But never mind the fact there’s actually no ‘backtracking’. Even if my article had said exactly the opposite of Leigh’s, my point would still remain: Games Journalism is not a person.
I am not responsible for the opinion pieces Leigh Alexander writes (most of which, incidentally, I love). Or for the fantastic articles Christian Donlan writes for Eurogamer. Or for the Miller Report videos on Videogamer. Or for Jim Sterling’s YouTube channel.
Similarly, when I was at CVG I was also not responsible for Rob Crossley’s opinion pieces on CVG, or Andy Robinson’s pieces on CVG, or Tamoor Hussain’s pieces on CVG.
Some of the accusations directed at me on Twitter these past few days have come about because in the past Vice has published some articles openly criticising a proportion of GamerGate members. Believe it or not, save for the odd aside comment on one or two Tired Old Hack articles, I have never written an opinion piece on GamerGate for any publication.
Mind you, given that some of them are so distrustful that they’ll actually link to an archived version of this very article instead of the article itself so I don’t get any traffic from it (a practice that is legally dubious at best… at least it would be were it not for the fact that I don’t actually make any ad revenue for this site so they’re looking at a poorly formatted pirate copy of my article for no good reason), it would appear I’m somehow no friend of theirs.
Regardless, despite having never actually been properly involved in making my specific and detailed thoughts known on that sort of thing, I have lost count how many times I’ve been accused of corruption, hypocrisy and lies because of what “Games Journalism” has said in the past.
My response to these people is always the same. My name is not Games Journalism. My name is not Vice. My name is Chris Scullion.
If you want to accuse me of hypocrisy, find articles I have written and use them as evidence when confronting me. This should be the standard rule when speaking to any games journalist, or any journalist in general. Angrily thrust a photo of Geoff Keighley surrounded by Mountain Dew bottles in my face and I may reply with a random photo of a bear kissing a tiger: I was as responsible for both of them.
Let me be clear: I am in no way saying every single games journalist is squeaky clean. I may never have experienced any corruption or dodgy dealings in my decade in this industry, but I have absolutely no idea what other individuals get up to, be that in America or elsewhere. Simply put, I just don’t know.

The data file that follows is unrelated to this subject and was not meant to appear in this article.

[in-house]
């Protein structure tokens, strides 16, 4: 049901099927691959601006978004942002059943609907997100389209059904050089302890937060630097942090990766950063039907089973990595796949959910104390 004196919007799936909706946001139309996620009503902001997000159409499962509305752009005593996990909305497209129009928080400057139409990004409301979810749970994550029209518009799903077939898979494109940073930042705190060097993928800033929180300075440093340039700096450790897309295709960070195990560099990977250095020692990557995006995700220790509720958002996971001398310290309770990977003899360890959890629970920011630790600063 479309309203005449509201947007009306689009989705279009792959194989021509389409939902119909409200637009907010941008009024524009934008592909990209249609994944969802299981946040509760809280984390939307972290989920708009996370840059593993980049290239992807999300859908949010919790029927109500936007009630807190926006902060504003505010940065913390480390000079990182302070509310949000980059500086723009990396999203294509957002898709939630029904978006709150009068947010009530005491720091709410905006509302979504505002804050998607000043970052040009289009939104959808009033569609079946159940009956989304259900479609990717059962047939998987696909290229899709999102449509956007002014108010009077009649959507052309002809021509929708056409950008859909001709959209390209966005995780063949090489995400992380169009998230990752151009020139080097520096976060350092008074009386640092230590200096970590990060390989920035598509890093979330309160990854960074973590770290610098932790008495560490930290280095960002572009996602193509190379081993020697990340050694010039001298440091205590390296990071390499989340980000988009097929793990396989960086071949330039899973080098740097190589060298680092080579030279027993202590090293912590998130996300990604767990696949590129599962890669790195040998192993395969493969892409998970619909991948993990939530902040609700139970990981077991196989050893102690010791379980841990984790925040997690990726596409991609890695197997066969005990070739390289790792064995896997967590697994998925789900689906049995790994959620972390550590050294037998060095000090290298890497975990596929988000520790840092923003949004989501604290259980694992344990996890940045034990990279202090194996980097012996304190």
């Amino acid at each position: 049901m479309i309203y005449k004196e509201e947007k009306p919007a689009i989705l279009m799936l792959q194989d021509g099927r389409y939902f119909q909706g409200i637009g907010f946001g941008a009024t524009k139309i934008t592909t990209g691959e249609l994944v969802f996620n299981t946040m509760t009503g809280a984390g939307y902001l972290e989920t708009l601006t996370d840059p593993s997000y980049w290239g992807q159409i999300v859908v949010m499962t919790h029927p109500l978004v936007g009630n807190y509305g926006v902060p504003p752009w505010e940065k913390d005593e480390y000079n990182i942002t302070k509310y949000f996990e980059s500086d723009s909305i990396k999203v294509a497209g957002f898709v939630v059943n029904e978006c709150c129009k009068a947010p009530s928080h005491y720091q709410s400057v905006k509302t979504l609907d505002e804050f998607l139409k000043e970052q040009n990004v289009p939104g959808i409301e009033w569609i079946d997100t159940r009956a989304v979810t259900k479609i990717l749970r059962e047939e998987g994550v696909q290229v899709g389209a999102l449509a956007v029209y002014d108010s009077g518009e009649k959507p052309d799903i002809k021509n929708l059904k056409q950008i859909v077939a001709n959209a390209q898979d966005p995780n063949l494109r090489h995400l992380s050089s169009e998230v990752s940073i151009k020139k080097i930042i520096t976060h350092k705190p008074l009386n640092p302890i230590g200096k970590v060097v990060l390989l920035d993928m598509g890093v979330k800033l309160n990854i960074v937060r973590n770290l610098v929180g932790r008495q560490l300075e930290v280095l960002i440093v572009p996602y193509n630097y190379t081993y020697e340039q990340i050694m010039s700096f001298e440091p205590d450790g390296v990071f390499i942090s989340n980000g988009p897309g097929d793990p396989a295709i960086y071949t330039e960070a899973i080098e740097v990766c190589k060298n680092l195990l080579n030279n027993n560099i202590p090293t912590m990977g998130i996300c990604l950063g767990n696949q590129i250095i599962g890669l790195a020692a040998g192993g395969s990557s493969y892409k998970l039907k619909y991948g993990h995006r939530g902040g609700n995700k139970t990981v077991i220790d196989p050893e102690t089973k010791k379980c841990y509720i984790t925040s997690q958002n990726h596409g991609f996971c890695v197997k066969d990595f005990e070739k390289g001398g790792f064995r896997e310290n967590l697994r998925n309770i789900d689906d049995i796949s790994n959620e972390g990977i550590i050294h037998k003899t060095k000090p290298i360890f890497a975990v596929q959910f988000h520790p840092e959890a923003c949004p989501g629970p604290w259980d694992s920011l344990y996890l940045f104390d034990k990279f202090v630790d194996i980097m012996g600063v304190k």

Maybe there are one or two bad eggs: I can honestly say, hand on heart, I’ve never met any, but it would be naive of me to think that games journalism is somehow different to every other industry in the world in that it’s immune from individual cases of skulduggery.
But if anyone is ever exposed of corruption – and I mean proper corruption, not fellow professionals discussing the industry in a private forum – in no way does that give you the green light to go “AHA! PROOF that Games Journalism is corrupt.” If one person is ever proven to be corrupt, that one person is corrupt. The rest of us are not responsible for their actions. If a footballer bites another player, they’re banned. Not their team, not their league, certainly not their entire sport.
On a less sinister tone, the same goes for reviews. Hypothetical situation: my friend, GamesRadar writer Joe Skrebels, loves the Dynasty Warriors games. I do not. If Joe reviews a Dynasty Warrior game one year and gives it an 8, then for some odd reason (unlikely though it may be) GamesRadar commissions me to review the next Dynasty Warriors game the following year and I give it a 6, that doesn’t mean GamesRadar thinks the new one is worse. It means I, Chris Scullion, think that particular game is worth a 6.
If you have problems with these review scores your beef is with the writers, not the publications (though at least have the courtesy of playing the games in question first before deciding whether a score is ‘wrong’: I seriously doubt the countless people mocking IGN’s Party Babyz review know for a fact that it’s shit).
When I worked for Official Nintendo Magazine people constantly accused me of bias any time I gave a Nintendo-developed game a high score. No problem, it comes with the territory, the name makes people jump to obvious (untrue) conclusions. My response was usually to point at the occasions in which I gave Nintendo-developed games low scores, such as WarioWare: Snapped on DSiWare.
“Ah, but you also gave Wii Play 91%”, would come the inevitable stock reply. “No I didn’t,” I’d counter. Cue their link to the ONM review in question, followed by my observation that the name on the byline didn’t say ‘Chris Scullion’.
If someone else wrote a fantastic article for Vice and I tried to claim praise for it because I’ve written for Vice too, people would rightly shoot me down and call me all the pricks under the sun for trying to muscle in and take plaudits for someone else’s hard work. It works both ways, then.
If a writer writes something you don’t like, by all means feel free to air your displeasure. Contact them and give your counter-opinion, should you really desperately feel the need. Do not be under the impression that you’ll be able to ‘enlighten’ them and change their opinion: you will not, and you’ll come across as insulting to their intelligence.
I also can’t stress this enough: if you can’t just let an article lie and need to tell the writer you’re peeved, do so respectfully. If you tweet them with an attitude, dropping snarky, passive-aggressive comments or outright dishing out insults or abuse, you won’t get a reply: if anything, you’ll be blocked. Contrary to what you may think, this doesn’t mean they’re “hiding from the truth” or that you’ve won. It means you’re a fucksmith.
Regardless of whether you do choose to (respectfully) respond, be sure of one thing: your problem is with a single writer, and their single article. Not their publication, and certainly not that mythical prick Games Journalism.